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Old 24-10-2013, 16:04   #132
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I would NOT connect the center tap to earth (or to primary ground, sort of pointless there). It would be a floating reference to 0V or 55V as the case may be. This is what I think about when I wash dishes.... Silly girl I know.

Of course the breaker will trip when the current pulled through the loop exceeds the current rating of the breaker.

Hum. So with a isolated transformer and a RCD installed on the secondary, how would the device trip. The two legs will have balanced current flow as there is no ground loop to leak current away. I must be extra blonde today....

The RCD requires an unbalanced load between the two legs to trip. With no ground loop to conduct the 5 or 30 ma, how does the RCD trip. Not saying it can't happen, just want to know how you see it happening.
Yes but the problem in running a " neutral" to boat appliances is inevitably there is a risk of inadvertent earth referencing , by wet bilges , contact with machinery etc.

Socket based RCDs will specifically deal with the fault describes as a L1 fault to appliance A and L 2 fault to appliance B , note I said appliance of socket RCDs. Not a RCD on the secondary output point of the IT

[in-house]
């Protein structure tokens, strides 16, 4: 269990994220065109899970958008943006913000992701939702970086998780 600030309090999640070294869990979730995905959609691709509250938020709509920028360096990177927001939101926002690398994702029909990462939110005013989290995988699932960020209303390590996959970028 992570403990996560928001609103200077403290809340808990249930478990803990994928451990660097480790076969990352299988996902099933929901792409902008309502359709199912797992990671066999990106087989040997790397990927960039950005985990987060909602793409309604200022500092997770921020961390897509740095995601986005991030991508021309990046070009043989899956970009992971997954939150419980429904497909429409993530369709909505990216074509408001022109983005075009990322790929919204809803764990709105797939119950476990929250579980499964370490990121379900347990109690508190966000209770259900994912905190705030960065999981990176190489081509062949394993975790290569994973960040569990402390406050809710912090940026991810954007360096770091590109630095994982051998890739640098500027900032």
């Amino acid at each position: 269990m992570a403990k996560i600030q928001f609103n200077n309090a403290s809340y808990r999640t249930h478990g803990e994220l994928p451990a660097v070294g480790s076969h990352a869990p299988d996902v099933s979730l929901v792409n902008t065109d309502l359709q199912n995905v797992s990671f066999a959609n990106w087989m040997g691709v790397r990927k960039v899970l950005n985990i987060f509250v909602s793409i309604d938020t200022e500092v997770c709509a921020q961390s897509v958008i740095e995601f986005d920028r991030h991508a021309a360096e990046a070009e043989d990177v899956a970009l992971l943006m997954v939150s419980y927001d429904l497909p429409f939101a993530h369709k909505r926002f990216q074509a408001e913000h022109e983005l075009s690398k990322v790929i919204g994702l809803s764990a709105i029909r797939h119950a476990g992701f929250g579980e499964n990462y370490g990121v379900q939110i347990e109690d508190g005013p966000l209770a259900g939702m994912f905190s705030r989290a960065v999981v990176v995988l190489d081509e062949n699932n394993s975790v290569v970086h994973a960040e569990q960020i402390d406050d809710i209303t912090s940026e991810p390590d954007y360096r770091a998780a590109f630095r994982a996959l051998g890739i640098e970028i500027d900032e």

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Old 24-10-2013, 17:34   #133
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Re: Isolating Transformers, The Earth wire connection conundrum

So I can see your point now with individual low trip RCD on each circuit, its clumsy but would work. I would still hesitate unless it can be done behind the panel. Its a little hard to swallow after accepting the simplicity of IT.
My neutral earth idea. (Matched resistors between the 2 hots) may be defeated because of Flying cloud suggestion that it would be earthed thru the battery charger or inverter. Yesterday I was working on a boat that had the common RCD after the inverter, I measured 2.5 Volts between ac and dc earth, therefore I think the AC earth is not connected, trouble is without a diagram, I don’t know what I got.
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Old 24-10-2013, 21:05   #134
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Re: Isolating Transformers, The Earth wire connection conundrum

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So I can see your point now with individual low trip RCD on each circuit, its clumsy but would work. I would still hesitate unless it can be done behind the panel. Its a little hard to swallow after accepting the simplicity of IT.